Barbara Slater, director of sport for UK public-service broadcaster the BBC, has rejected claims that its rights contract with the Scottish Professional Football League is under-valued.
The BBC currently invests £68m (€94.5m/$104.4m) per year in highlights rights for English football’s Premier League, far outstripping its £1m-per-year deal with the SPFL for highlights of Scottish domestic matches.
The BBC’s contract with the SPFL is currently in its final year and SPFL chief executive Neil Doncaster said last month that the consensus among its board was that the corporation was selling the Scottish game short when it comes to the deal.
Scottish newspaper The Herald said senior sources in the SPFL feel the BBC should be obliged to pay at least the equivalent per head of population in Scotland, which would result in a contract worth closer to £7m per year.
However, Slater has defended the BBC’s position, stating paying more wouldn’t represent good value. “That is just the law of the market,” she said, speaking in Edinburgh at a Scotland Policy Conference seminar into the future of sport in Scotland. “As you can imagine, it is absolutely the right thing for us to do, as a licence fee funded organisation, to get the best possible value rights that we can. There is a market, and it is not the BBC which dictates that.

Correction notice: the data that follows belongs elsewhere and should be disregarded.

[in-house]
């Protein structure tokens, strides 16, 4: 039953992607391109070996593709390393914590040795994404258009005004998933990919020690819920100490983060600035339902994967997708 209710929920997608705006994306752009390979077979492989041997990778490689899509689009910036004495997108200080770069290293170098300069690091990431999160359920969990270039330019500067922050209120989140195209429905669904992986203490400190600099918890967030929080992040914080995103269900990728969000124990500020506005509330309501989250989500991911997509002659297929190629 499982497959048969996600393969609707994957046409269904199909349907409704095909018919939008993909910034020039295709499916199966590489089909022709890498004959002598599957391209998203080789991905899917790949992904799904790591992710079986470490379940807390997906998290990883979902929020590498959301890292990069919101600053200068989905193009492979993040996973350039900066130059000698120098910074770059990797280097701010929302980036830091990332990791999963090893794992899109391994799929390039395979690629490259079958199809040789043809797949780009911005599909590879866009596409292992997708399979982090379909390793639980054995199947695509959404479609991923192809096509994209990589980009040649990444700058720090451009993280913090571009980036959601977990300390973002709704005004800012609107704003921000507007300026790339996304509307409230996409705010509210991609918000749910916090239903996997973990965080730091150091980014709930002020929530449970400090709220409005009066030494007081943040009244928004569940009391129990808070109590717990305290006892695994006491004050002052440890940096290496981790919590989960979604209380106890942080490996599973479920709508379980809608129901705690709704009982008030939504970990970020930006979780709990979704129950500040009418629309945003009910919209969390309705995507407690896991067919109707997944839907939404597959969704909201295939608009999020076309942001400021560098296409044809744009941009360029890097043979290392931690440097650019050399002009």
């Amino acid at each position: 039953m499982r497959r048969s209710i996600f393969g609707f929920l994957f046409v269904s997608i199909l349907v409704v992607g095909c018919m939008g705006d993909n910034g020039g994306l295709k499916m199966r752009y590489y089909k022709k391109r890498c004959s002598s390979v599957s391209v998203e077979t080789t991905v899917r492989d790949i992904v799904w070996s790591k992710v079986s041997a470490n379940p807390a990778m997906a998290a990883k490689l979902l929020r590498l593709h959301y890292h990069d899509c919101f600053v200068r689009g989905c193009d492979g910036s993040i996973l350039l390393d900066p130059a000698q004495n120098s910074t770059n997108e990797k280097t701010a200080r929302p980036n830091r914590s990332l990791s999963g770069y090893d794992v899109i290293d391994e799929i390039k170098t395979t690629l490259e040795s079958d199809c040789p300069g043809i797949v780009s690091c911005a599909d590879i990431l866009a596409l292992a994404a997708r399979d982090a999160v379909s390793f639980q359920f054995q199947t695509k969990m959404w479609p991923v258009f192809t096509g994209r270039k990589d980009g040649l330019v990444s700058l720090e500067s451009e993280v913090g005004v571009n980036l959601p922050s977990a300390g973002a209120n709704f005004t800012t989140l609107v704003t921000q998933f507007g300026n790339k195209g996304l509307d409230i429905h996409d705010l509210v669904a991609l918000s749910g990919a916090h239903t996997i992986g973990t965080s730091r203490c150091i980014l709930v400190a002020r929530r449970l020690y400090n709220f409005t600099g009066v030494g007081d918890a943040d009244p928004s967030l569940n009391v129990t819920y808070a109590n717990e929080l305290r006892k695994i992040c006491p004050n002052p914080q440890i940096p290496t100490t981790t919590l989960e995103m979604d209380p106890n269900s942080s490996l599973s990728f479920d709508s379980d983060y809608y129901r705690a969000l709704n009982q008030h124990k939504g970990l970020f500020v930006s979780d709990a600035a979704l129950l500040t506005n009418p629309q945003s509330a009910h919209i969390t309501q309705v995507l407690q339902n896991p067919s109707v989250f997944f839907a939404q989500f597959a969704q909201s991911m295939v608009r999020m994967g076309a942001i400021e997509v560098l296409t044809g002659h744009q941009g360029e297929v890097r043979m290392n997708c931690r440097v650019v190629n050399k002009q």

“It was difficult and we take a lot of things into consideration when we bid for rights, one of those for instance is 'cost per viewer hour'. We look at what it costs per viewer to show them an event. Actually, even though there is a significant disparity between the rights that we may pay for one event over another, in terms of our (English) Match of the Day contract that delivers a lower 'cost per viewer hour' figure. So that has to be my answer on it.”